Noûs 49 (4):729-747 (2015)

Authors
Suzy Killmister
Monash University
Abstract
Theories of autonomy commonly make reference to some form of endorsement: an action is autonomous insofar as the agent has a second-order desire towards the motivating desire, or takes it to be a reason for action, or is not alienated from it. In this paper I argue that all such theories have difficulty accounting for certain kinds of agents, what I call ‘Woody Allen cases’. In order to make sense of such cases, I suggest, it is necessary to disambiguate two distinct forms of endorsement, both of which contribute to autonomy.
Keywords autonomy  alienation  second-order desires  reasons for action  practical reason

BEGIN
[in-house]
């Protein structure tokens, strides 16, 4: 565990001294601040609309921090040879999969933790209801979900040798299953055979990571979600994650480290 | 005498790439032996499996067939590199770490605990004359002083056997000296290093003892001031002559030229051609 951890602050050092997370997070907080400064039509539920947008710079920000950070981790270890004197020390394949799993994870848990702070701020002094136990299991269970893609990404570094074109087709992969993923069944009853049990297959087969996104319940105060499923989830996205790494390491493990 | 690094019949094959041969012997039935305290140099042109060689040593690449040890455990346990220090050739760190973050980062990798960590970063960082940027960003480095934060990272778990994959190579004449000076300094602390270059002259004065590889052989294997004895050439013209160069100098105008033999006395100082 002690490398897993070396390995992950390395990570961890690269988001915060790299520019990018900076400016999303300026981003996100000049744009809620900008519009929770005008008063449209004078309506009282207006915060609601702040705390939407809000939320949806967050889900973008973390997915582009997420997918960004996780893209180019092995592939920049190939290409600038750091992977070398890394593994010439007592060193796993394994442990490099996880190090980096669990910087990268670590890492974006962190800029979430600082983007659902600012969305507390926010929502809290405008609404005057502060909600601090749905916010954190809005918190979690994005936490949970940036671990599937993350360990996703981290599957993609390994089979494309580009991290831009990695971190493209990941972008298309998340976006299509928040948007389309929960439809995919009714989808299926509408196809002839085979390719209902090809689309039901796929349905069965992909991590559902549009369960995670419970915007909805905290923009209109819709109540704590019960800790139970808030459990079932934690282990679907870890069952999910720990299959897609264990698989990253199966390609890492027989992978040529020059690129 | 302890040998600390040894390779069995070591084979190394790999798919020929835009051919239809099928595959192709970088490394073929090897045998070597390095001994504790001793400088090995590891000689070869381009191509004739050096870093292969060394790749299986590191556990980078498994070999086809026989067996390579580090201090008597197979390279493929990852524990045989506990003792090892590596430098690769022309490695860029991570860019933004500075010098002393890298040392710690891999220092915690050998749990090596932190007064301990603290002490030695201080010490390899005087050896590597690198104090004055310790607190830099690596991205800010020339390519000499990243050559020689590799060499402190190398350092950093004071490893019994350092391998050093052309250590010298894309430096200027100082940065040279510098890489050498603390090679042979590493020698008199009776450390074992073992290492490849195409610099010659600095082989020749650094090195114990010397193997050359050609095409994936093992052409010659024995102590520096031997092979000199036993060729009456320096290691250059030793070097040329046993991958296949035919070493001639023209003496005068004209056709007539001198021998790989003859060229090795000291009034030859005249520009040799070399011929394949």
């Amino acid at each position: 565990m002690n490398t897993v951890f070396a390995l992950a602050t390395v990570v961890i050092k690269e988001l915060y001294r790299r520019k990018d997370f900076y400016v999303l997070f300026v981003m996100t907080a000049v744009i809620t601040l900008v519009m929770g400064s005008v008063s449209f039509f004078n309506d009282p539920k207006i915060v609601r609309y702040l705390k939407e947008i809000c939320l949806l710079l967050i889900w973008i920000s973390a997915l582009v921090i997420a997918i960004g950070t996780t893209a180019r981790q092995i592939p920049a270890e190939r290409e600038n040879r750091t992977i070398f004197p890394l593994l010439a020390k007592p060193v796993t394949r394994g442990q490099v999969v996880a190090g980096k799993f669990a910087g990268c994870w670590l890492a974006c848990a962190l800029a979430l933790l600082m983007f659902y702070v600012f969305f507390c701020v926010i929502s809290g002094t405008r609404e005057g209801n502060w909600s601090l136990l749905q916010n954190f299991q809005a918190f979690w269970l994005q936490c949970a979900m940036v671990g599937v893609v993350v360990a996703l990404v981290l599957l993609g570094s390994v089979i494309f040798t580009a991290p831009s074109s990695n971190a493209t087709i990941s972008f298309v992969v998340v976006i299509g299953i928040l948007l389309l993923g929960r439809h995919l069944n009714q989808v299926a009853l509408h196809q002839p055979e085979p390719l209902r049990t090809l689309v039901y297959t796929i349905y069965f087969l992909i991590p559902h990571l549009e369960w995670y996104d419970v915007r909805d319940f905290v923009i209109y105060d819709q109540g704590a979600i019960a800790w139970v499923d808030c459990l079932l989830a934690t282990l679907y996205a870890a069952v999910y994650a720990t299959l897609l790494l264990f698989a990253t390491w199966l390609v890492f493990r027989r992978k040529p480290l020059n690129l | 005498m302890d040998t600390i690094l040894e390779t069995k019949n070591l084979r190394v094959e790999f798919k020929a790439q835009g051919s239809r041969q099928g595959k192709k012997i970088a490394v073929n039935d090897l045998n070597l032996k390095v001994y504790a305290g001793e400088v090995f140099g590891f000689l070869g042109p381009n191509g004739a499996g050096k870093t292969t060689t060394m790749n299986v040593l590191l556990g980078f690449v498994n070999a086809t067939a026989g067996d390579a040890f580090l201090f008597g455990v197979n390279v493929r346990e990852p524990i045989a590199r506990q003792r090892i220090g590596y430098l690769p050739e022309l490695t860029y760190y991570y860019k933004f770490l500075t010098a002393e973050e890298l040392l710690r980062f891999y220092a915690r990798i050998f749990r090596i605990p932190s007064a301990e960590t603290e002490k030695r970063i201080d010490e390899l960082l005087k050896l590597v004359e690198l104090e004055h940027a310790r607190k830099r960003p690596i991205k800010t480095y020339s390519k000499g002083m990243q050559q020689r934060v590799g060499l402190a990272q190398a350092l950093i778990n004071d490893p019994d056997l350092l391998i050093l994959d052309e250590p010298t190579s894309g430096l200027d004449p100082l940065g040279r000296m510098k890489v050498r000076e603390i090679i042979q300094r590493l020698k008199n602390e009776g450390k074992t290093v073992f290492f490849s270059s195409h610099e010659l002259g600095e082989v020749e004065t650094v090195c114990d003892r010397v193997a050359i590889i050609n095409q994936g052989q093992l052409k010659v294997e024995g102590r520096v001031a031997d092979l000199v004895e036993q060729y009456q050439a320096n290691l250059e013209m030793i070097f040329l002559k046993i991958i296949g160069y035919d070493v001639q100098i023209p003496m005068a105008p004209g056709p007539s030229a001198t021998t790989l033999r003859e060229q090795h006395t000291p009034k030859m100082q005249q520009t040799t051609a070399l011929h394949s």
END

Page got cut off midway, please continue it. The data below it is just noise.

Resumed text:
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DOI 10.1111/nous.12069
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References found in this work BETA

What We Owe to Each Other.Thomas Scanlon - 1998 - Belknap Press of Harvard University Press.
Virtue and Reason.John McDowell - 1979 - The Monist 62 (3):331-350.
The Moralistic Fallacy: On the ”Appropriateness' of Emotions.Daniel Jacobson - 2000 - Philosophy and Phenomenological Research 61 (1):65-90.
The Moralistic Fallacy: On the 'Appropriateness' of Emotions.Justin D'Arms & Daniel Jacobson - 2000 - Philosophical and Phenomenological Research 61 (1):65-90.

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